Dipping My Toe into the Slav

Dipping My Toe into the Slav

May 20, 2016, 2:37 AM |

There comes a point when you're trying to learn new systems, ultimately you have to play them. In branching away from the King's Indian as Black, I've delved into Slav style structures and am finding through experience the necessity to seek active play with a timely ... c5 or ... e5.

What type of pawn break should Black aim for?

I chose 9. ... c5, but only in post analysis did I discover that 9. ... e5 was more popular. It's worth me investigating the Black strategy in this position.

Missing the Opportunity to Play Actively

In this position I played very mechanically with 11. ... 0-0, failing to realise that my most important priority is active Queenside play and the development of my light squared Bishop. To that end, 11. ... b5 would have been in the spirit, giving support to ... c4 to follow.


I really have to strive to cut out "automatic moves".

Fear of Tension

I felt very uncomfortable in this position, where White has control of the c-file, better development and e4 looming. Instinctively I sought to exchange Queens with 15. ... Qb4??, which falls into a fork after 16. Qxb4 Nxb4 17. Bd6 and Black is lost with no compensation.


I'm still struggling to see how I could have improved. I investigated 15. ... b5 but didn't like 16. e4 followed by Bc7.

To that end, the difficulties for Black may centre around White playing e4. Worth exploring is the "anti positional" ... f5 or N7f6 restraining the advance.


My Game Annotations and Analysis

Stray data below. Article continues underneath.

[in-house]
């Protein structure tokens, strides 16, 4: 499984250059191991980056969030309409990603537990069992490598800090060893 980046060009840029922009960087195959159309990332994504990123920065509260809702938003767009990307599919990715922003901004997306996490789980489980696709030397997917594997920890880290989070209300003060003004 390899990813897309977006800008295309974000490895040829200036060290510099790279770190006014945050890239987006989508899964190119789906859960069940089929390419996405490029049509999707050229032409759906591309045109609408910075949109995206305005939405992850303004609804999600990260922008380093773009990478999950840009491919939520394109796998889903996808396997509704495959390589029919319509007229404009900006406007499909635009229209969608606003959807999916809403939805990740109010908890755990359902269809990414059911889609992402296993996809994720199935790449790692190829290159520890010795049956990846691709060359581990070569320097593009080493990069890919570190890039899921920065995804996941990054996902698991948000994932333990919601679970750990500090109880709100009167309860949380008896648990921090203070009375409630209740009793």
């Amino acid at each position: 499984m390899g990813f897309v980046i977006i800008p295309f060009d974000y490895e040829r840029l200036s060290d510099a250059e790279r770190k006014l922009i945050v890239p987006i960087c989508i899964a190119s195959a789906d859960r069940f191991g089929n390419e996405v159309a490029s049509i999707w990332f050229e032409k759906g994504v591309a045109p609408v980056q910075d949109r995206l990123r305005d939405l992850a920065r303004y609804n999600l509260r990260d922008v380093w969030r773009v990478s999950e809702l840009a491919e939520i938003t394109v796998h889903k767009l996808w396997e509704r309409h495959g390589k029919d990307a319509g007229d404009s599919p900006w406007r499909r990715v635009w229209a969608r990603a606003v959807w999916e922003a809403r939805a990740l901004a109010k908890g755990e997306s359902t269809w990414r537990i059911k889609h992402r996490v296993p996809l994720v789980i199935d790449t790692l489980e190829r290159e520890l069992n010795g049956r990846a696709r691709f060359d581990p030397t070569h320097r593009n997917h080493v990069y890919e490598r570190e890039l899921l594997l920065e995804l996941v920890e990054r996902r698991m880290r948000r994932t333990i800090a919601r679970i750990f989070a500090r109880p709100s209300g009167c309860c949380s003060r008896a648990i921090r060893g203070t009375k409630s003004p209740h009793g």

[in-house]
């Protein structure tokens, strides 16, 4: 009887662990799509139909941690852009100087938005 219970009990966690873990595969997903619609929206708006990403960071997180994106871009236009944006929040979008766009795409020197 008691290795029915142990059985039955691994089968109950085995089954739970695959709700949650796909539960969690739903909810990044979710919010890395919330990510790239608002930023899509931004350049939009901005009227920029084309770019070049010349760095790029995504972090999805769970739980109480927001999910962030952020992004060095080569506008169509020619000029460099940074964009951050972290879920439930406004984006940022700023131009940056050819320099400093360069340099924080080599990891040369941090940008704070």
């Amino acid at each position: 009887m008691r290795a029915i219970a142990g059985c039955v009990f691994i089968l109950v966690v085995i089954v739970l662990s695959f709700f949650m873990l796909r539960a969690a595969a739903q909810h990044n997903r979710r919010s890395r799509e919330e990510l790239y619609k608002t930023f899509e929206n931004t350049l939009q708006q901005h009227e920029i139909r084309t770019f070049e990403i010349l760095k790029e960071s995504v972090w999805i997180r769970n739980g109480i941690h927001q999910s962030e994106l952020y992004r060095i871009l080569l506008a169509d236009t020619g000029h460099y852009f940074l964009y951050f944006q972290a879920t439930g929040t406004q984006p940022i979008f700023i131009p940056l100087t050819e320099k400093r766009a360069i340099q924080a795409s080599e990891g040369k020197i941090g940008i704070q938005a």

This was a very low quality game by me, after blundering the exchange with no compensation.

As a followup, I feel it important to start from the basics and research the type of position Black is aiming for in these Semi-Slav pawn structures.

Chess Structures by GM Rios

Chapter 4 Slav Formation

This is excellent material in understanding the plans for both White and Black.

For White, he states that he has better control of the centre, more space due to the pawn on the 4th rank. Black should aim for a central break (c5 or e5).

White's plans:

1. Kingside attack with advance of the h-pawn

2. Knight on strong outposts at e5 and c5

3. Play e5 to control d6

4. Minority attack with a4 and b5 to create Queenside weakness

5. Gaining space with b4 to preven the ... c5 break.


Black's plans:

1. Break centre with ... c5 with symmetrial position

2. Break centre with ... e5 to create 4-2 or 3-3 pawn structure

3. Exert pressure on d4 if e-pawn advances

4. Distrupt White centre with ... f5


Outposts: He speaks of outposts comparing the Black Knight on d5 being ousted easily with e4.

White's Knights on c5 or e5 can not be easiy dislodged due to weakening e6 or c6.

Model Games

Demonstrates White's Kingside attacking chances with h-pawn advance if centre under control.

Compare the strength of the Knight outposts. Black's Knights are easily dislodged after e4, whilst the White Knight on e5 is unmoved.

Model Game

White breaks Black's passive defence if Black doesn't achieve a ... c5 or ... e5 break.

Observe how White firstly prevents the ... c5 break, and then applies a minority attack on Black's Queenside.

Model Game

Black carries through the ...c5 break. Knight on b4 limiting coordination of White pieces.

Model Game

The e5 break disrupts the White centre, with penetration along the d-file

Model Game

White's vulnerable d-pawn after e-pawn advance, pressure from Bg7 and the ... f5 break